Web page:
Then, I took off all the seeds and veins (they are the super spicy part of chiles):
After taking these off, the chiles will look like these:
Now, fill the chiles with the filling you already prepared and cooled.
This is looking so beautiful!!
Now, we have to prepare the nogada sauce that will top the chile.
For the nogada sauce you will need:
- 100 gr almonds
- 100 gr pecans
- 4 tsp milk
- 1/2 tsp powder cinnamon
- 2 tbsp cream (I used Lyncott, because is a little bit sweeter than others, do not use sour cream or liquid cream)
- 200 gr of cream cheese (I used Philadelphia light spread)
- 2 tbsp icing sugar
Place the cream cheese, cream, cinnamon and 2 tbsp of icing sugar in the hand mixer cup and start blending by pulse. Start adding the almonds and pecans to the cup and keep blending. Add the milk and the other tbsp of sugar and keep blending. You should have a thick sauce. It should not be so thick that you can’t spread it, but should not be transparent after placing it on the chile. You can make a test by getting some on your hand, it is very slowly starts spreading, the sauce is ready! It it spreads or drops very quickly, add more cheese cream (maybe one or two tbsp). If it stays and doesn’t move, add more milk.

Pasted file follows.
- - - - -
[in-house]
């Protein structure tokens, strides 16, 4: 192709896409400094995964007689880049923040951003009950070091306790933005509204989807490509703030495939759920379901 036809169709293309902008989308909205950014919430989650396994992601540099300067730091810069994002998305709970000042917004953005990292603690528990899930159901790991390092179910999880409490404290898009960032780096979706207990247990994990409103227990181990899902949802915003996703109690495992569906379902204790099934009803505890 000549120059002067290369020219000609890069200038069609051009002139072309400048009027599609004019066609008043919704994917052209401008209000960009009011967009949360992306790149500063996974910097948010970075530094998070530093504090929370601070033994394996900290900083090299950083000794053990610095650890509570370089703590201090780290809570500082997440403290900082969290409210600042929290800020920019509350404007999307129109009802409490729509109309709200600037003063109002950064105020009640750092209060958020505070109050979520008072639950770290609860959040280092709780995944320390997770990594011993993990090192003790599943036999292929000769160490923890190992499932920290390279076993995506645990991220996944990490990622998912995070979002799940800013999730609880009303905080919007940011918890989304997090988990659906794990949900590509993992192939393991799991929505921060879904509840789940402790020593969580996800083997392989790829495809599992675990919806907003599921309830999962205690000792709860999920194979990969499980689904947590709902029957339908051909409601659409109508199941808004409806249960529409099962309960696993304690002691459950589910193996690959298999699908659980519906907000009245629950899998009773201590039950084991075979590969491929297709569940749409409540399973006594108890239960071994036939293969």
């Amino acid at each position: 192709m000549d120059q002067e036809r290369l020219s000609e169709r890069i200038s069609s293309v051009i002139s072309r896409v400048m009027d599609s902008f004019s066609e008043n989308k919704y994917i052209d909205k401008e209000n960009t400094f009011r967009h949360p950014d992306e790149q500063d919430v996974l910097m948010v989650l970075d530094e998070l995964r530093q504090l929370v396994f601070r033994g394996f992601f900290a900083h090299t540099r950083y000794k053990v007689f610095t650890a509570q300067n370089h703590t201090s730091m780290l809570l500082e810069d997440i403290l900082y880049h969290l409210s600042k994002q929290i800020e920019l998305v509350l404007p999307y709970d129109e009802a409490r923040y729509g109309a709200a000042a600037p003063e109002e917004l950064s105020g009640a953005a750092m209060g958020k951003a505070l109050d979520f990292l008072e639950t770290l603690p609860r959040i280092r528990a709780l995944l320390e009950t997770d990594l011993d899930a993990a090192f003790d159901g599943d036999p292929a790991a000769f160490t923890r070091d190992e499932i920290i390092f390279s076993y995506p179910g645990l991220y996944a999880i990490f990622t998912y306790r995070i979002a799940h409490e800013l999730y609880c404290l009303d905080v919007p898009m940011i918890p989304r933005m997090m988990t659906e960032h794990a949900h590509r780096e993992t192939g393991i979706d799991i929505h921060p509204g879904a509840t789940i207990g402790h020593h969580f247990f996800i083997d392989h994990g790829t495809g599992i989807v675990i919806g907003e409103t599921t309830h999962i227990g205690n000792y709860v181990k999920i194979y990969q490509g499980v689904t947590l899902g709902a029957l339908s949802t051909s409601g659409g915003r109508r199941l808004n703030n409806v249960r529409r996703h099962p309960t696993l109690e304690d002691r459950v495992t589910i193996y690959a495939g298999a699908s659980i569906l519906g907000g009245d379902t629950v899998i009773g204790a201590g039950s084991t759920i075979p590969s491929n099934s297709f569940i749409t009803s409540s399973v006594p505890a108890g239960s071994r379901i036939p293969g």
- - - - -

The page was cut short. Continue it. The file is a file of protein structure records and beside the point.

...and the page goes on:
Now, spread three of four tbsp of the nogada sauce on top of the filled chile.
Top with pomegranate seeds:
I served my chile en nogada with red wine, you could use lemonade or coke.
Look at my husband, so happy eating the chile in nogada haha… He had never tried it before, and I really doubted that he would like it, because he likes spicy food. But he loved it! He even asked me to prepare one for him for lunch tomorrow.
I hope you try this recipe and you like it, if you have any ideas or suggestions for this recipe, please write me!
Makes 8 chiles
NOTES ABOUT THE ORIGINAL RECIPE:
- The original recipes for these chiles are made with half lean ground beef and half lean ground pork, but I prefer chicken breast. That’s why I used lean ground chicken breast. You can use whatever you prefer like turkey, chicken, beef, pork, duck, or any combination you want to try!
- The original recipes use raisins instead of cranberries, but I don’t like raisins, so I used cranberries.
- Ate de membrillo is a regional candy in Mexico; you could use a not-so-sweet marmalade. Maybe orange marmalade? But not half a cup, maybe two or three tablespoons. I looked for it on Internet, and they mention it’s called Quince Paste (Quince Jam, Quince Jelly or Quince Pudding). The original recipe uses actiron. You could use it too (instead of the quince paste). I attach some pictures so you can see which one is acitron and which one is quince paste.
Ate de membrillo / quince paste
- The original recipe uses orange zest but I can’t eat orange, so I used lemon.
- And, finally, the original recipe uses walnuts, but I could not find walnuts in any supermarket, to I decided to use pecans.
So these chiles were a success, that I had 4 buying orders, a total of 18 chiles!
I guess I was a little tired… four hours later…